One of Julius’s
batshit crazy habits most endearing traits is his high-pitched terrier screech followed closely by his Chewbacca moan both of which he shares with us when he is overly excited. This excitement may stem from people, or people and dogs walking past the house, seeing people, seeing dogs, or just wanting to go outside in general. He also does it, though to a much lesser degree now when we go to class. Last week as he was announcing his arrival, Jan observed that it could possibly stem from some anxiety which really set me to thinking. Ray is my anxiety ridden dog that we coddle and have to work around special circumstances whereas Julius is my public dog who loves attention and affection, after all he’s my kissing booth bandit!
But as the hour progressed and we got into our groove, I had a moment of enlightenment. Julius probably doesn’t really have anxiety as much as I’m making him feel anxious. I wait to be nearly the last one out of class and the first one in so that we don’t encounter others on lax long leashes, I triple and quadruple gates in my house when a foster is with us, everyone eats with a minimum of six feet and one human between them and mostly any other dog within my eagle-eye view is a potential threat to me.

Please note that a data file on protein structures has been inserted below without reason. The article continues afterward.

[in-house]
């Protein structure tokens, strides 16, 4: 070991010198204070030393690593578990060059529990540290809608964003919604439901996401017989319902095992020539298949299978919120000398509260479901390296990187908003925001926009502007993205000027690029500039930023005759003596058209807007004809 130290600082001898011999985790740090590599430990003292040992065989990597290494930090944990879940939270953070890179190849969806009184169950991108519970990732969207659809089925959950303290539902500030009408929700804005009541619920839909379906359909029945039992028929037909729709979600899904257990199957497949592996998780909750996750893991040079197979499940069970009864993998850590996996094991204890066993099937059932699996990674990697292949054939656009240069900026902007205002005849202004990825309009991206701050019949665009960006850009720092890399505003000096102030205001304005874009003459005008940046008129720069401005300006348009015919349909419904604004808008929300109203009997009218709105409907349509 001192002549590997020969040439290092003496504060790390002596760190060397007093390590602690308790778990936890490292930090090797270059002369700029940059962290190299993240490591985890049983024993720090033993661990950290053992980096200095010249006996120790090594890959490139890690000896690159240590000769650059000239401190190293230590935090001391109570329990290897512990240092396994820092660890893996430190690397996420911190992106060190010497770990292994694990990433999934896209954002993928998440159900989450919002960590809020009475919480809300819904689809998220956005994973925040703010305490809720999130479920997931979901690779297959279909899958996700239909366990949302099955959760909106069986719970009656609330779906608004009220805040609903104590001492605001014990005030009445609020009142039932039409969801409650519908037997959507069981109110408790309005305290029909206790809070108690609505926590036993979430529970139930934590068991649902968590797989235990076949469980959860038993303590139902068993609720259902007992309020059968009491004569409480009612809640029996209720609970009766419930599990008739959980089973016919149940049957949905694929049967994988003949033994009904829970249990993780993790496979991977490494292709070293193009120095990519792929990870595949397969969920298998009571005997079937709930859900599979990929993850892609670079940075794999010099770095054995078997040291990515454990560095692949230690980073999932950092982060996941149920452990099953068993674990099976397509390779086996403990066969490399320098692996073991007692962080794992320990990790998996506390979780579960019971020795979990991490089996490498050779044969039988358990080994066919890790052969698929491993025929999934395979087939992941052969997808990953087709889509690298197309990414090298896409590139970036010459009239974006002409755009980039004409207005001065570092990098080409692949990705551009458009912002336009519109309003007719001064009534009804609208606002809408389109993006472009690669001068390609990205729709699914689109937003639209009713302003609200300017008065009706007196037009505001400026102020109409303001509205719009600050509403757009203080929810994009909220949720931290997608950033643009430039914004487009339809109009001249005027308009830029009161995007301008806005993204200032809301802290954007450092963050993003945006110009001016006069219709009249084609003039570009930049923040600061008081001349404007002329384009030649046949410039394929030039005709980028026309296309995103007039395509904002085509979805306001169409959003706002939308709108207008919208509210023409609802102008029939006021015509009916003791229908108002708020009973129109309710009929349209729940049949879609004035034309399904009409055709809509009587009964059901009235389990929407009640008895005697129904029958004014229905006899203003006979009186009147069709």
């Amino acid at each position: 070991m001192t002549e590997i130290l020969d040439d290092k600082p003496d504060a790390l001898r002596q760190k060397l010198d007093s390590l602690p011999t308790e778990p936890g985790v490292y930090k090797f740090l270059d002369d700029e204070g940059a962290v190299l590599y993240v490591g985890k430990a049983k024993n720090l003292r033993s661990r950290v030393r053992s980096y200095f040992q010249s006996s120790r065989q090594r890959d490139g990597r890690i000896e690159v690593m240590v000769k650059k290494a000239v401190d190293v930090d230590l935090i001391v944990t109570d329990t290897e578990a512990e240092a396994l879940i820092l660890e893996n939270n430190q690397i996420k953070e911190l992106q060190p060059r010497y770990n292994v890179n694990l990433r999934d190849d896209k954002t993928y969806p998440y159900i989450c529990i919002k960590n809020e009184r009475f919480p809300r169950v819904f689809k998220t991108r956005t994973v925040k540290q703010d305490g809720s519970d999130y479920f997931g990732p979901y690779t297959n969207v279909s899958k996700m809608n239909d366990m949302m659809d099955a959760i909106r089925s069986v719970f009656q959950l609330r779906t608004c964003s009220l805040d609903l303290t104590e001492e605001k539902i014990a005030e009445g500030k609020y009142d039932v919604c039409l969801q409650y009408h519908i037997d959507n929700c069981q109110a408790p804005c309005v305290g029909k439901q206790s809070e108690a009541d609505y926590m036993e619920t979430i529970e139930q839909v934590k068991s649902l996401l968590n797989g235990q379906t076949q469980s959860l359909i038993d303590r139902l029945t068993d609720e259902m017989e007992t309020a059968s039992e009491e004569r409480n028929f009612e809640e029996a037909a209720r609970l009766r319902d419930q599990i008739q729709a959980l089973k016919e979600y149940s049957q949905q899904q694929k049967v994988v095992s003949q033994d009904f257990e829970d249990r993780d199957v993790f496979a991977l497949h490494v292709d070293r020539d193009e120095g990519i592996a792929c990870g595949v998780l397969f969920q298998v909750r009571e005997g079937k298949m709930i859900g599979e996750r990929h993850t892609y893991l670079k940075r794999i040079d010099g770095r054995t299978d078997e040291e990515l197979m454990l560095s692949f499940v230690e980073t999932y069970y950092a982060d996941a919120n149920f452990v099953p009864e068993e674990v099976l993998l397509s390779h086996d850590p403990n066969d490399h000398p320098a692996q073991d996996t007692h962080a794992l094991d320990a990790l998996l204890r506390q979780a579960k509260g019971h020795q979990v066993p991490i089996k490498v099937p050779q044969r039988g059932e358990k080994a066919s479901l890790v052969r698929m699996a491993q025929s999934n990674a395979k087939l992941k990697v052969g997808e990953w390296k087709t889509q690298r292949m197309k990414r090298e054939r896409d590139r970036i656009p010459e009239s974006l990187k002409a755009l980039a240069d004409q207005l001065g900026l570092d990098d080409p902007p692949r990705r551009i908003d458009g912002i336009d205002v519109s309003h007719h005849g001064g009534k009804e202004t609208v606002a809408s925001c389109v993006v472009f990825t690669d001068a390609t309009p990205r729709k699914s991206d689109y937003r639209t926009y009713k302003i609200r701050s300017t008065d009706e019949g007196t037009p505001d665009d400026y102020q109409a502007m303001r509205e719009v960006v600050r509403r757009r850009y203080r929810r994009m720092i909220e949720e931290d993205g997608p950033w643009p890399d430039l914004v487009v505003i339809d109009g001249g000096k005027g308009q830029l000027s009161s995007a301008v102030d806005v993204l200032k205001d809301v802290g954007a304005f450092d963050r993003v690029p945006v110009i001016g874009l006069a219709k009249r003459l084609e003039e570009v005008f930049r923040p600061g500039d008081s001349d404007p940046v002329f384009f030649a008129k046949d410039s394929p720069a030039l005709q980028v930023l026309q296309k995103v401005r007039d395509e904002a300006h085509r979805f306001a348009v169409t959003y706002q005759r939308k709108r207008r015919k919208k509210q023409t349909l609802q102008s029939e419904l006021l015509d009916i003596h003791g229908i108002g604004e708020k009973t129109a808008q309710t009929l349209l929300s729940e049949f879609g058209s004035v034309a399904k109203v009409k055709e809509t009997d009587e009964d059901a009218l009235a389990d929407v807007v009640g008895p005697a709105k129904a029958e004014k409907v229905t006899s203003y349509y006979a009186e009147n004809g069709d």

So we decided to try a hands-free leash so that my anxiety wouldn’t travel the length of the lead and translate to Julius. I have two and with all of those lovely D-rings I was in clip and carry heaven so after using it at the adoption event for Bryn, I loaded it with my gear for Julius’s pack walk.
So this morning I got Bryn up and down the street as fast as a scaredy hippo will go and then set off to the walk with Julius after promising Ray his turn afterwards. For whatever reason upon arriving at our destination, I was immediately crabby, another dog was wound up, Julius was keyed up and I could feel my exasperation building. As we started walking and I weighed my options I got more and more agitated as did Julius. “I should probably yank him around and cuss at him,” said the devil on my shoulder and the weakling on the same shoulder laughed and said, “Just turn around and go home, you can’t do this.” As I clutched my hand’s free leashes, I looked at Julius and said, “We are a team and we can do this, little man.” So I dropped my death grip on the leashes around myself and opened my arms.
Breathe in….get it ready.
Breathe out…let it go.
I consciously drew my arms up and in, then out and away…in….inhale…out….exhale…
And what happened? My teammate relaxed. We walked. He pulled less and stopped whining. We hit our stride and walked the walk.
We weren’t perfect, but we were working together as a team and at that moment in time that was all we needed.